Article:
“Imagine that you are watching – astonished! – as God, accompanied by thousands of angels, descends from heaven to earth be born of Mary. Picture that descent as you sing these words.”
The choir director was asking us to focus on the lyrics of the sheet music he had passed out. I was a student nurse at Abbott Hospital School of Nursing and privileged to be part of an area wide student nurse choir. We would be performing Let All Mortal Flesh Keep Silence at a Christmas concert downtown Minneapolis. We had in our hands an ancient Greek hymn translated into English and set to a French melody.
Sixteen hundred years ago the hymn was chanted during communion when the bread and wine were presented. The words focus the attention to the awe and mystery of God’s presence in the Eucharist. We were to sing the words as an act of worship, in awe and wonder that God with us once lay in a manger.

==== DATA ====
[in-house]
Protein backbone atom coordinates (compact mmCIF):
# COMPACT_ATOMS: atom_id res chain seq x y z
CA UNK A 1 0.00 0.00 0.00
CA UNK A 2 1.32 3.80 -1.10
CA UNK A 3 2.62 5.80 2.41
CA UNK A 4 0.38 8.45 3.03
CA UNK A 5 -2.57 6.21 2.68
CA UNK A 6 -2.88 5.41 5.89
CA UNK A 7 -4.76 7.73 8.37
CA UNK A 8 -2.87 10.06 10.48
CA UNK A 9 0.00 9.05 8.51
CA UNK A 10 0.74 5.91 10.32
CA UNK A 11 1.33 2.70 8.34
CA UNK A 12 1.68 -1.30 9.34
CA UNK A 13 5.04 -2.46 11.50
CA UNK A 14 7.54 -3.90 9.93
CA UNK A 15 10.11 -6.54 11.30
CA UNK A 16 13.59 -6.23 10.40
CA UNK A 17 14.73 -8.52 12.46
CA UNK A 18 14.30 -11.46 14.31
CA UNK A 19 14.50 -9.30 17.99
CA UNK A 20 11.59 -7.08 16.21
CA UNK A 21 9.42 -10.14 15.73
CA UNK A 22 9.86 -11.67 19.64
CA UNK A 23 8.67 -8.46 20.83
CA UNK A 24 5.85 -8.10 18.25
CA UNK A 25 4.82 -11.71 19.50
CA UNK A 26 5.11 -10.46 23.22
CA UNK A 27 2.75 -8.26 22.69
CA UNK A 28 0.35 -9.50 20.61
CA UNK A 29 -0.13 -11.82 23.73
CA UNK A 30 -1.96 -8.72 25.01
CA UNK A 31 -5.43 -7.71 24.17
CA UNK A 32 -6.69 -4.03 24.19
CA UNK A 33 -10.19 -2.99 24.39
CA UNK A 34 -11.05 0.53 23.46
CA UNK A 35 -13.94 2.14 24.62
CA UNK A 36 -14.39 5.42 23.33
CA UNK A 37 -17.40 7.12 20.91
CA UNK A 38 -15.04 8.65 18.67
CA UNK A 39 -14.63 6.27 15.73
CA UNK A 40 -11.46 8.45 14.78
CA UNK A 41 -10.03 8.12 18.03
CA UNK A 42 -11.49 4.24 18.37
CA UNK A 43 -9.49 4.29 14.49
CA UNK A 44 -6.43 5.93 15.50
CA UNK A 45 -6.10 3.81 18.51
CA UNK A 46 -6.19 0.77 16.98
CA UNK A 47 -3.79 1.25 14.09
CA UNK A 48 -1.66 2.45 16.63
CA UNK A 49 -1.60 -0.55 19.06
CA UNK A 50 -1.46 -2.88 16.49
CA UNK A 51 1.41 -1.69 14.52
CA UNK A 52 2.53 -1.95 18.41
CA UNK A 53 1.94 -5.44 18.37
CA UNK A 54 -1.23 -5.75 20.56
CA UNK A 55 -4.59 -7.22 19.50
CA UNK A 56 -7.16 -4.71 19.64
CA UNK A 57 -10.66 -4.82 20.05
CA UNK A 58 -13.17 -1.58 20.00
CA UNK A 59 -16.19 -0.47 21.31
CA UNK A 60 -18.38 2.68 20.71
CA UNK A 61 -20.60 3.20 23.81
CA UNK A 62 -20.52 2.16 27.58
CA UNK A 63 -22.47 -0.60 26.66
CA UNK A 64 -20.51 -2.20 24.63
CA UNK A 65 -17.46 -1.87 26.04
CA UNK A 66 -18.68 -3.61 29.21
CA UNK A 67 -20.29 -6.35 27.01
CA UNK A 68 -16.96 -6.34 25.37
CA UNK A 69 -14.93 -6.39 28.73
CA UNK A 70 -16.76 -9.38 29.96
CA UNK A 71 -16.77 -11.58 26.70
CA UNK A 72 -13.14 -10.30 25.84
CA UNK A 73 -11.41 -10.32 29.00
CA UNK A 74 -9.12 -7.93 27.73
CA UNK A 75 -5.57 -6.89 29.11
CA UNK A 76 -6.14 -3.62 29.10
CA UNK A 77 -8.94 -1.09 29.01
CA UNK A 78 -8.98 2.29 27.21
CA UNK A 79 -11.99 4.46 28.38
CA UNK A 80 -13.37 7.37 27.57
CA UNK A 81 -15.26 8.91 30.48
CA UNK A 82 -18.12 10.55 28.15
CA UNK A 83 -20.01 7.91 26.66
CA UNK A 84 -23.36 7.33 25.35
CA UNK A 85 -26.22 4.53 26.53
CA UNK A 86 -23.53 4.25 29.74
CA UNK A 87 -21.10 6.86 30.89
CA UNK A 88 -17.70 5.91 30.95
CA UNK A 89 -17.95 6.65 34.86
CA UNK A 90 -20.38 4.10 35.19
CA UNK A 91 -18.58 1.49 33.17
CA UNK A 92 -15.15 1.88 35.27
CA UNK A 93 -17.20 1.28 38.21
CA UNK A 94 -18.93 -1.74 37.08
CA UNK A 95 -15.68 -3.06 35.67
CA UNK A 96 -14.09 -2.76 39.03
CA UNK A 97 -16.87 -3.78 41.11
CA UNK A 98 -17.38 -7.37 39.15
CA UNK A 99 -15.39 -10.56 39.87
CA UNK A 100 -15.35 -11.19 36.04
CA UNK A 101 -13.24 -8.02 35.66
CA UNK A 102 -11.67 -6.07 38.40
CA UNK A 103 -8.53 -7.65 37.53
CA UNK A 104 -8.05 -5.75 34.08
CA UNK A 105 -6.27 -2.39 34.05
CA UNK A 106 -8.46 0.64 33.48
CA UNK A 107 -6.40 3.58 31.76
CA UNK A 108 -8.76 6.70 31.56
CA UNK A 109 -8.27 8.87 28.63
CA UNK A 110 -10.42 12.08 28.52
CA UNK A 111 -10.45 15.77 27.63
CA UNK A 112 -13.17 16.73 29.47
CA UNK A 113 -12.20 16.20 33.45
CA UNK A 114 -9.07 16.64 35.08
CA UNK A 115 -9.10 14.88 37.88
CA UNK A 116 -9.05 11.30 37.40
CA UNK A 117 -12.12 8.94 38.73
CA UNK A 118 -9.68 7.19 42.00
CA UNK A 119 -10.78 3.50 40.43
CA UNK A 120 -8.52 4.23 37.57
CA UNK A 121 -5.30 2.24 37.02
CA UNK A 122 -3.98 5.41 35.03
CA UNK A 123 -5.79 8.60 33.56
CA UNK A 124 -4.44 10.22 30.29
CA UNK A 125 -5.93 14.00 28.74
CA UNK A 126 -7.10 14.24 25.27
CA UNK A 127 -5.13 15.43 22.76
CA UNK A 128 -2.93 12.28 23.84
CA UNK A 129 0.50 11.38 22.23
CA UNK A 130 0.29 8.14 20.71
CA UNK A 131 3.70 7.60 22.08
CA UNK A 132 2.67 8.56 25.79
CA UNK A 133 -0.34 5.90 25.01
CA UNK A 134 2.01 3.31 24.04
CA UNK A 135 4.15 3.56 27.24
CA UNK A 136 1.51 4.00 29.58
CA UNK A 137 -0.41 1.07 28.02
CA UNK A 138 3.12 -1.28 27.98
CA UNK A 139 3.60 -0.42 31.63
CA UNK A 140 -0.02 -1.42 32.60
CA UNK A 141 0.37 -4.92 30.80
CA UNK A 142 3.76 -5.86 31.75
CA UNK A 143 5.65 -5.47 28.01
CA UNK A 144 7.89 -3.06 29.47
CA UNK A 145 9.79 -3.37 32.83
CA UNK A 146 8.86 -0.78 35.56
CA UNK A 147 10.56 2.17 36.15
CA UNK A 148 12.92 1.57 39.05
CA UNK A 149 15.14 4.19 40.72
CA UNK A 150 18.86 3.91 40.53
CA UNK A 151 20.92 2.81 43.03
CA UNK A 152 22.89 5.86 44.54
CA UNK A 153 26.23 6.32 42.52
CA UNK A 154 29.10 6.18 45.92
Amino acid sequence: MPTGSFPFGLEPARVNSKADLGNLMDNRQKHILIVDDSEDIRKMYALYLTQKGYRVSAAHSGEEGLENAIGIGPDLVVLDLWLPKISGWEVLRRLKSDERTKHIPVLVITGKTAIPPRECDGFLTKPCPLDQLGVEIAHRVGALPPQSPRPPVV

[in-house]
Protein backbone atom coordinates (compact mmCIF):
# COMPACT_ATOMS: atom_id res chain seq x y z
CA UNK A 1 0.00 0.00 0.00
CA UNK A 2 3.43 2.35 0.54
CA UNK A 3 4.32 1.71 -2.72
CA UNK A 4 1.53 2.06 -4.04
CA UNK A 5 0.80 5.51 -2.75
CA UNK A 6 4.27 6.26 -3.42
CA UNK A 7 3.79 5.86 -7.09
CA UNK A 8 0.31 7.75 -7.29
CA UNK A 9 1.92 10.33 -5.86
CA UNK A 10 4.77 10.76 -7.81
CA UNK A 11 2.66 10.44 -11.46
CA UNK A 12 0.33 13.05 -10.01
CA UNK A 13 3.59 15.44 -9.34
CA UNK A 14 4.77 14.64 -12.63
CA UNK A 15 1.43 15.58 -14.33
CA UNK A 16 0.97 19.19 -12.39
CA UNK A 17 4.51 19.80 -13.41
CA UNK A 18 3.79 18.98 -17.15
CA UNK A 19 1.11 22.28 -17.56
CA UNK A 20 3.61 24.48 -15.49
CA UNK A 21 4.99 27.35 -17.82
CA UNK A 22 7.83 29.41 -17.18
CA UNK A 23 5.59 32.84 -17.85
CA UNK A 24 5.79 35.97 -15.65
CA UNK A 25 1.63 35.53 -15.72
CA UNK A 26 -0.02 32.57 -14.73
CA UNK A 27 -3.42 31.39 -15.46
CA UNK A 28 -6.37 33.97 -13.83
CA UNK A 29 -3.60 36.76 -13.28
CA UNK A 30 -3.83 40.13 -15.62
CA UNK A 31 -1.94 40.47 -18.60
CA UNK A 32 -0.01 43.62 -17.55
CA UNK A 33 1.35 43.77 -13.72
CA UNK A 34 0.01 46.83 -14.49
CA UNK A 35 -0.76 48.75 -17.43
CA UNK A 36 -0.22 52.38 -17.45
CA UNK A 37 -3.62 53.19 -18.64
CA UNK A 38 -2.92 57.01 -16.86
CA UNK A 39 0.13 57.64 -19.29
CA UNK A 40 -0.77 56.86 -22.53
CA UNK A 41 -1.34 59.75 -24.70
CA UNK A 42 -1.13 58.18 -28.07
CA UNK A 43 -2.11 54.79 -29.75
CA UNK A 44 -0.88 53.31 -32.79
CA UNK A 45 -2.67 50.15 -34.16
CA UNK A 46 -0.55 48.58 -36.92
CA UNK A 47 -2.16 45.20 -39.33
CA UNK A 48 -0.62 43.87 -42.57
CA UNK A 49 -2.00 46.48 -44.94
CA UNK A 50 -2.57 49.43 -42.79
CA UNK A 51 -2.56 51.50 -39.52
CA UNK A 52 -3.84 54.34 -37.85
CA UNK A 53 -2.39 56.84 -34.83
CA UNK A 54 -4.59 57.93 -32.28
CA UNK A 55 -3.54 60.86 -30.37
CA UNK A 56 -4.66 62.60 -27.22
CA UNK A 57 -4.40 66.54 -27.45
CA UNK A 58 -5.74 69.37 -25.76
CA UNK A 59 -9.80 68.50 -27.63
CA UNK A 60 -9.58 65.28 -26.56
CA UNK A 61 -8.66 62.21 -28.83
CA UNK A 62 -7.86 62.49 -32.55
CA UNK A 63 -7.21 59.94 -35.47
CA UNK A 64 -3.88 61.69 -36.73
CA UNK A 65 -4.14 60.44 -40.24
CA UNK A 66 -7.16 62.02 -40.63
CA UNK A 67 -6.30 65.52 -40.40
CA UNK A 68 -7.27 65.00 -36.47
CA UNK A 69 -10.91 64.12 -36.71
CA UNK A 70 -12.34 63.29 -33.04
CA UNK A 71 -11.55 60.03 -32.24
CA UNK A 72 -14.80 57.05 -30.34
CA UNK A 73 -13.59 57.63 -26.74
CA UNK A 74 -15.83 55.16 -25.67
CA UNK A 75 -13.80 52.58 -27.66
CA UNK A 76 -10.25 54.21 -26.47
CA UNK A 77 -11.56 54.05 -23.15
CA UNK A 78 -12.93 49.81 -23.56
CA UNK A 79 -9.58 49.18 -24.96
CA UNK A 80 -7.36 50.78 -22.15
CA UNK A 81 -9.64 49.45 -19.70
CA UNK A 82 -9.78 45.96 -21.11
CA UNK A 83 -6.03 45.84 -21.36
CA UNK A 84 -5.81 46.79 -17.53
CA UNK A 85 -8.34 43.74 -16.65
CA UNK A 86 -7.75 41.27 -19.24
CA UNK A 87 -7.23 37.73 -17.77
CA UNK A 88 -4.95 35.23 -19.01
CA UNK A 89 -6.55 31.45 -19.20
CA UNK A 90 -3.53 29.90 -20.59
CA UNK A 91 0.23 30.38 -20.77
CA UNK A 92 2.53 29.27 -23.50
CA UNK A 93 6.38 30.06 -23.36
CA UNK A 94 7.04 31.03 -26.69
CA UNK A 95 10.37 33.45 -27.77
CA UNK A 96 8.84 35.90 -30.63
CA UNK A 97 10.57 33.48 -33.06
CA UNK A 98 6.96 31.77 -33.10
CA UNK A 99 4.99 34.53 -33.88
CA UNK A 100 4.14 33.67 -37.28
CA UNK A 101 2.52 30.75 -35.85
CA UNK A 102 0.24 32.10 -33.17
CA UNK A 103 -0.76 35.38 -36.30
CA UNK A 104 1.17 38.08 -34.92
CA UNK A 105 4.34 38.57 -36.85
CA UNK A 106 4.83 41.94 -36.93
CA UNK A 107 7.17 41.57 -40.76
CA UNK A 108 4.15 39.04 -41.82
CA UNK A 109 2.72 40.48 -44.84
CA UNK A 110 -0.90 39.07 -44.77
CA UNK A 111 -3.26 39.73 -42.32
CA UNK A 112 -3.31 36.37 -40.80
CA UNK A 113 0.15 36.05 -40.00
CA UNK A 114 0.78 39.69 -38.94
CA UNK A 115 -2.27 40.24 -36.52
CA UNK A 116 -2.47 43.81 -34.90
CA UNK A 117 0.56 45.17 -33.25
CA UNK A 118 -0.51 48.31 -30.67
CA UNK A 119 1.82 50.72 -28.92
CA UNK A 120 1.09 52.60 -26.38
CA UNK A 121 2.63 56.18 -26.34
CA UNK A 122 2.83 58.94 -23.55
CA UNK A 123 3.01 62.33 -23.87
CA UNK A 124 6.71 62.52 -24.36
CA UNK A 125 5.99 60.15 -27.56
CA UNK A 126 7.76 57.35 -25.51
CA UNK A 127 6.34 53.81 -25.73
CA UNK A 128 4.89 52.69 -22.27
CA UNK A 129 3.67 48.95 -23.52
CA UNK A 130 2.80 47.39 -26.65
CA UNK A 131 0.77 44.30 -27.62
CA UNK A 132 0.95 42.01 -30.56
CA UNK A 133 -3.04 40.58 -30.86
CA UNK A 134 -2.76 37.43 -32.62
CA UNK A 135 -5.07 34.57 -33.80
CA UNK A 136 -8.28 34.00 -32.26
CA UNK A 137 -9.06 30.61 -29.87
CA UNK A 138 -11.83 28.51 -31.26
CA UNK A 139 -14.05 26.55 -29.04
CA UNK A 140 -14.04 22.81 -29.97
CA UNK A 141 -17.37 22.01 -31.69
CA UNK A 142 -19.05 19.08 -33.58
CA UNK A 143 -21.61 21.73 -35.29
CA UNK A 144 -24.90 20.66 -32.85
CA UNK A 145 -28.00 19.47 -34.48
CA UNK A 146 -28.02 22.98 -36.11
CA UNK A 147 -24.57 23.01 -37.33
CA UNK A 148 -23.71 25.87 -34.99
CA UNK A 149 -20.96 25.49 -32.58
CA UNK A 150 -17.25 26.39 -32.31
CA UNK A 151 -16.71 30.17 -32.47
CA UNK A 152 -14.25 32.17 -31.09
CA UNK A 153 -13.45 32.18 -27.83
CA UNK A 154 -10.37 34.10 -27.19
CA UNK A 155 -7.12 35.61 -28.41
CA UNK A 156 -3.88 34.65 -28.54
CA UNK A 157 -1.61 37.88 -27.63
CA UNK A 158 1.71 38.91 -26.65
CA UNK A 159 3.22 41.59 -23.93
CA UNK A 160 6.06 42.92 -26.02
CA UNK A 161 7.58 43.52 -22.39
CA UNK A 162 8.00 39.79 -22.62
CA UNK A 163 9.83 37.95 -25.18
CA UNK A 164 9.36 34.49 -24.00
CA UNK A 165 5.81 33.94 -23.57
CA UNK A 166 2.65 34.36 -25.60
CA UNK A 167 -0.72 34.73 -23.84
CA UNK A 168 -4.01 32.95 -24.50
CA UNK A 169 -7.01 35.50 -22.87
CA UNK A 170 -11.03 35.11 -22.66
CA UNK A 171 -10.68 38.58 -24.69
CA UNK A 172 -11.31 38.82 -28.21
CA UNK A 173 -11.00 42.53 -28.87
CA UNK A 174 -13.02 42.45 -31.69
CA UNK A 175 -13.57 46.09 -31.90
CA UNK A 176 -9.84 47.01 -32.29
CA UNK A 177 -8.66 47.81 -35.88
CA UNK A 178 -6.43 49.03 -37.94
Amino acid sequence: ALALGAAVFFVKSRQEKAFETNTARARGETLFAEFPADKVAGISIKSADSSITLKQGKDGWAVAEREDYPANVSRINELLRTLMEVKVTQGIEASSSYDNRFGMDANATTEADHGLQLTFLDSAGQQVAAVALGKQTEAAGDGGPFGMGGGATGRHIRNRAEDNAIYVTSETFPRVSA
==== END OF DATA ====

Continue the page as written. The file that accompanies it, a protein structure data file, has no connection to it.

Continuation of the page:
I can’t remember what else was sung at the concert. But I will never forget singing this song, our voices reverberating through St. Mark’s Episcopal Cathedral, seemingly in concert with the angelic host as they announced the birth of Jesus to the shepherds. For me this communion chant will always be a Christmas hymn, depicting the amazing wonder of God being born as a man.
From the album “The HymnBook – Thirty-Four Hundred Years of Praise!” this video is scrolling playback of the song.
You can get print (PDF) and/or digital (MusicXML™) sheet music for Let All Mortal Flesh Keep Silence (arranged for brass and bells).
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for digital sheet music.|
(MusicXML™ is the standard open format for sharing digital sheet music. Check the help files in your music notation app for directions on importing MusicXML™ files.)